By JONATHAN FINE
easyGroup launched a major newspaper ad campaign last week to announce that it is hunting for new franchisees.
On page 9 in the FT Weekend Magazine the full pager by easyJet’s parent company said: “Investors can generally increase returns on invested capital and reduce risk by extending a well-known brand rather than starting a new one.”
Well, they would say that wouldn’t they? But no one can seriously deny the brand capital easyGroup has created through easyJet over the past 20 years.
Just look at these brand values on the easy.com website:
- great value
- taking on the big boys
- for the many not the few
- relentless innovation
- keep it simple
- making a difference in people’s lives
- honest, open, caring and fun
They are exactly what come to mind when you think of easyJet, aren’t they?
The website also posts an impressive list of successful litigation by easyGroup against brand thieves in finance, hotels, car rentals, pizza, drinks and gyms.
There doesn’t seem to be a limit to where the easyGroup might go: easyOffice, easyProperty, easyMoney and easyFoodstore are already established – easyDentist and easyDoctor can’t be far off.
easyGroup is Sir Stelios Haji-Ioannou’s private company and the airline’s biggest shareholder. And it’s a good time to be at easyJet, despite the threat of strike by UK cabin crew after talks over a pay deal collapsed last week.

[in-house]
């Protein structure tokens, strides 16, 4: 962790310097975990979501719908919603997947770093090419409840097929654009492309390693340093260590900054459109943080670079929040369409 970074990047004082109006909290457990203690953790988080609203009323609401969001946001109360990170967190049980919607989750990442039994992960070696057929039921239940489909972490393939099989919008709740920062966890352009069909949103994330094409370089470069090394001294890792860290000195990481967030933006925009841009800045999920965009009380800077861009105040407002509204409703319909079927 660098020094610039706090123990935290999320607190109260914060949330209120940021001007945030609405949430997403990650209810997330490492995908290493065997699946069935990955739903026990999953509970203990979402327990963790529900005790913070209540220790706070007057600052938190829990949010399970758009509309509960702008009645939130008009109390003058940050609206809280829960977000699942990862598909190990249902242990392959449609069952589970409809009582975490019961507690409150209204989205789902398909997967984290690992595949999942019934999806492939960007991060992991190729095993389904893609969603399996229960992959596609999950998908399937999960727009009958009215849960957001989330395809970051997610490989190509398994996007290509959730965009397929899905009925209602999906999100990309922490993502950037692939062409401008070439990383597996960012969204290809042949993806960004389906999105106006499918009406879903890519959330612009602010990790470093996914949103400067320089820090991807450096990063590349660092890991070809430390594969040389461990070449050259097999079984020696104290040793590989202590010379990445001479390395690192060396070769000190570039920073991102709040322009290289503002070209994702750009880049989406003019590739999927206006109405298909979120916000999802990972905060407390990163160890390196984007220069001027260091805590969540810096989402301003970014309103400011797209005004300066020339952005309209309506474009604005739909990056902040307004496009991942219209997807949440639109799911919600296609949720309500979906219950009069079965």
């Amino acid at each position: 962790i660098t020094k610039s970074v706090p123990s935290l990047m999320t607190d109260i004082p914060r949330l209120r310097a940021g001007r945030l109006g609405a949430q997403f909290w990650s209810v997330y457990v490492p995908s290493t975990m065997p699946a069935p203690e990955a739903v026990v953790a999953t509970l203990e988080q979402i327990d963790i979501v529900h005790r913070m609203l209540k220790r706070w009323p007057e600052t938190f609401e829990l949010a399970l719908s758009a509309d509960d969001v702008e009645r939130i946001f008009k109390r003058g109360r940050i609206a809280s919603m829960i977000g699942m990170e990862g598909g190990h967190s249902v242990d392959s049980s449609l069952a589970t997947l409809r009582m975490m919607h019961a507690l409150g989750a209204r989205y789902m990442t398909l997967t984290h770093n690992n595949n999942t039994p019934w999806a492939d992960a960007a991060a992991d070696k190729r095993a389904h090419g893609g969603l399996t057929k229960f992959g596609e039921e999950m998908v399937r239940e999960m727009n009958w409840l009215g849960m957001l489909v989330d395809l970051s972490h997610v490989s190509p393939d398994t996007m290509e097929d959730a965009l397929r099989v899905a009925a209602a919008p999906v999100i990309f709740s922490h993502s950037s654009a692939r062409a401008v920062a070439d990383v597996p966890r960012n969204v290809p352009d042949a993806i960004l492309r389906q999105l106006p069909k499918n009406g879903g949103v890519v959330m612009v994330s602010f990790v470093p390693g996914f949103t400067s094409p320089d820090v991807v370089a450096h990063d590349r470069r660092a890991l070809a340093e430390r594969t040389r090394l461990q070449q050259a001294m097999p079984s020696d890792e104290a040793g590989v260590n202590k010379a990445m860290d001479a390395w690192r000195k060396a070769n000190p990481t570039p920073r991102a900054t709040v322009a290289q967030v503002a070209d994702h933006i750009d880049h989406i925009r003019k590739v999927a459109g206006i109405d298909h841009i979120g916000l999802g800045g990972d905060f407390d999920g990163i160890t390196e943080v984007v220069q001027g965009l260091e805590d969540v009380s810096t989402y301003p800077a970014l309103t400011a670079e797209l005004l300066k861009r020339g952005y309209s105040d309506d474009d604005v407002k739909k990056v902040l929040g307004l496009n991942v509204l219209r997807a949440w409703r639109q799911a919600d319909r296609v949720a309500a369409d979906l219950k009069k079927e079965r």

Shares surged recently when an independent commission recommended that Heathrow airport should be expanded over Gatwick.
Breaking into Heathrow with the third runway – normally off-limits to low cost airlines – would see easyJet launch new services on top of new routes it has already announced.
And it reported a 7.6 per cent increase in passengers to 6.6m in June compared with the same month a year earlier and a load factor – a measure of how many seats are occupied – of 92.7pc, up 0.7 per cent from June 2014.
So, if you’d you like to reap the halo effect of one of the best known brands on the planet you might have to move fast before someone else thinks of licensing easyDentist.
Finally it’s worth noting the danger in leveraging another brand – remember when Thomas Cook’s chief executive refused to apologise about the deaths of two children from carbon monoxide poisoning while on holiday in Greece? If your business is built on another brand, you’re vulnerable to its PR disasters too…
Let me know if I can help.